Lucky Daye - My Window ft. Mahalia
“My Window” sees Mahalia and Lucky Daye collaborate for the second time as this follows the up tempo track “Regular People'' which appeared on Mahalia’s Sophomore album “LOVE AND COMPROMISE”. The song “My Window” however features on Lucky Daye’s new EP “Table for Two” which is a 6 track project that features collaborations with female artists on each song to help explore varying facets of love and relationships.
“My Window” moves to explore the enduring element of relationships and how the inability to work on the demanding aspects of this union will not allow a couple to benefit from the wonders of Love. These ideas are apparent particularly within the chorus when Mahalia states “If you can't stand the rain / Then I can't stand the sunshine / If you can't take the pain / Then I can't make your sun rise / If you can't stand the rain / Then I can't stand the sunshine / If you can't take the pain / Then I can't make your sun rise”. This chorus is coated by dialogue carried out by Lucky Daye and Mahalia of whom act out the protagonist's role in the storyline and they move to discuss the elements of their relationship that led to the resounding feelings apparent within the chorus. One of these gripes is apparent in the following words from Lucky Daye “You got your guard up, defend / Oh, oh and now you let up / Text irregular, rain it got us fallin', hmm, oh-oh, oh” The words are heavily influenced by the song “I Can't Stand the Rain” by Ann Peebles which was widely popularised by Missy Elliot when she sampled the same song for her classic hit “The Rain (Supa Dupa Fly)”.
The instrumental incorporates a soft drum pattern , a foundational piano melody and a later backing chilled guitar riff to reflect the mellow and brooding emotions present within the lyrics. Cadenza also made use of beautiful harp elements, subtle percussion and spacy synths to add his own brand of uniqueness to allow the portrayal of a couple at odds to be done melodic justice.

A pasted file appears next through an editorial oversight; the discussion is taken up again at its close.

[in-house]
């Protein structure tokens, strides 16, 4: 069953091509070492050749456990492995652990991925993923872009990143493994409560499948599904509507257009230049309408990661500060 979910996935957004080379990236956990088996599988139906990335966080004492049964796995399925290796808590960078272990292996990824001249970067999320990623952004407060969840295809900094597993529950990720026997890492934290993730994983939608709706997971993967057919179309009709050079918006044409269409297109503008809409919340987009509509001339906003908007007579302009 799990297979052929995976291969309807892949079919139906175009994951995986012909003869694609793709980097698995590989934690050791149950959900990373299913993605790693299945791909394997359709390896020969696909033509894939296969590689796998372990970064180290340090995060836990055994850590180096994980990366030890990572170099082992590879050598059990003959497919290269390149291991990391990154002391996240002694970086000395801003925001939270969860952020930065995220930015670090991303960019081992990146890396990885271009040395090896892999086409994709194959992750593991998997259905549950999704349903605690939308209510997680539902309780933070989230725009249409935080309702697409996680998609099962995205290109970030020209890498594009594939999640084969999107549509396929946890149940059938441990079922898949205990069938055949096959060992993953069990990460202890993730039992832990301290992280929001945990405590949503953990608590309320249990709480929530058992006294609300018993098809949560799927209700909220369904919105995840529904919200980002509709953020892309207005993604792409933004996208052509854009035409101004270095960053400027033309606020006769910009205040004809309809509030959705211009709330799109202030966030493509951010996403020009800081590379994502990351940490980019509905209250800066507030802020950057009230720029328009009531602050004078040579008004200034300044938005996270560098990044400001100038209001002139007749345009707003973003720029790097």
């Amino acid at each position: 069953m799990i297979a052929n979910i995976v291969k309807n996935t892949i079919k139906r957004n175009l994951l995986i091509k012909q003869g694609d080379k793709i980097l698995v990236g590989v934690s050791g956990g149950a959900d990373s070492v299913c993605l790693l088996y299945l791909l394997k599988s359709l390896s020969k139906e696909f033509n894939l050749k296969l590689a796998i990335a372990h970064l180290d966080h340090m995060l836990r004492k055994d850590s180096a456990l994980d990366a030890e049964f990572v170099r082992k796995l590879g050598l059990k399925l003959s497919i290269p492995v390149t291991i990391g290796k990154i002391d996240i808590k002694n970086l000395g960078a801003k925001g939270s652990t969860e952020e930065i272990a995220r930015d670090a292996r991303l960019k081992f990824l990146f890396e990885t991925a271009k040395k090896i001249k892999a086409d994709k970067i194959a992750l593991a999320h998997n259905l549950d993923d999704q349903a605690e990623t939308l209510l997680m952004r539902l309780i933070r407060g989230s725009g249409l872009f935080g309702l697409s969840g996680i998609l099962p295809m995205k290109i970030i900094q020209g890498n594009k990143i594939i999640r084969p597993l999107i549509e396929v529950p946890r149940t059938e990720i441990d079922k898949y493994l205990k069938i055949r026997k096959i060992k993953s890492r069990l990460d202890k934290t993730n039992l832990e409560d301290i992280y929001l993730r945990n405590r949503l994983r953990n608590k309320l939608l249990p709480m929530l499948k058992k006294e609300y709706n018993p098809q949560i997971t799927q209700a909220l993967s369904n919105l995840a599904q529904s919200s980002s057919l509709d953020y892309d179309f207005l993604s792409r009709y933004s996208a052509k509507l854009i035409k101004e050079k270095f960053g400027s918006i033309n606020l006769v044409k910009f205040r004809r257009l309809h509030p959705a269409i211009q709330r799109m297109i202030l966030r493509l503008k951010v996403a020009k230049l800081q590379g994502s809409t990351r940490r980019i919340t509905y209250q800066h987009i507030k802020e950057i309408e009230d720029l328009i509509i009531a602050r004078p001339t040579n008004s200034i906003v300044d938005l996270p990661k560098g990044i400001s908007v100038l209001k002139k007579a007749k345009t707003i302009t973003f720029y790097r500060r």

SiR - Teach Me
“Teach Me” is a new single from SiR which appears in the soundtrack for the film “Judas and the Black Messiah”. The album features an array of talents such as Nas, Jay-Z and the late Nipsey Hussle to name a few. The film itself details the life of Civil Rights Activist Fred Hampton and his role within the Black Panther Party (BPP) and the FBI Informant (Bill O’Neil) of whom infiltrated the Party.
Within “Teach Me” SiR plays with the concept of learning in love by focusing on an individual's ability to teach love to their other half. These ideas are prominent in the following words “Ooh, take me to the opera / Take me even further / Teach me to live with no regrets / Teach me to love with no remorse”. Under a greater lens SiR brings attention to the misconceptions attached to love and how personal the experience itself actually is ; the repetition of “See the world's got the wrong idea about true love / But you can teach me” highlights this sentiment and also shows how much SiR longs for this unique and distinct brand of love.
The instrumental is both pensive and thought provoking ; the backing organs set the scene for what becomes a sombre and heartfelt track. The muted trumpets are dispersed evenly within the melody to hone down and cement the subdued theme present within the song. The soft percussion, backing bass guitar and mellow drum pattern rounds out impressive mastering work from Colin Leonard as he creates the perfect stage to display SiR’s vocal talents.
Pink Sweat$ - PINK CITY
“PINK CITY“ appears on Pink Sweat$’ debut album Pink Planet which was released via Atlantic Records this past Friday. The album features the six songs from his 2020 EP "The Prelude" and 10 new tracks. The album itself only has one featured artist in the shape of Kehlani on the track “At My Worst” and the project as a whole primarily discusses the strength in individualism and the varying complexities attached to love. “PINK CITY” explores the conditions Pink Sweat$ encountered and survived prior to achieving his current level of stardom as well as the importance he placed upon establishing his own safe haven. These ideas ring true from the offset when Pink Sweat$ states the following “We were born in the rubber, yeah / We were raised in the mud / Yeah, it's hard in the city / Where I'm from, mm / Tryna live, gotta make it / Make it out of the slum / Yeah, it's hard in the city / The city where I'm from, mm”.
The song is finely coated with soft howls and adjoining choir elements which give it all the inklings of a classic uplifting ballad. The inspiriting and triumphant nature of the track is also heavily reflected within the choice of piano chord progressions and the electric guitar riffs as the instrumental moves to create the perfect backdrop for Pink Sweat$ to detail the optimism he managed to find amidst adversity.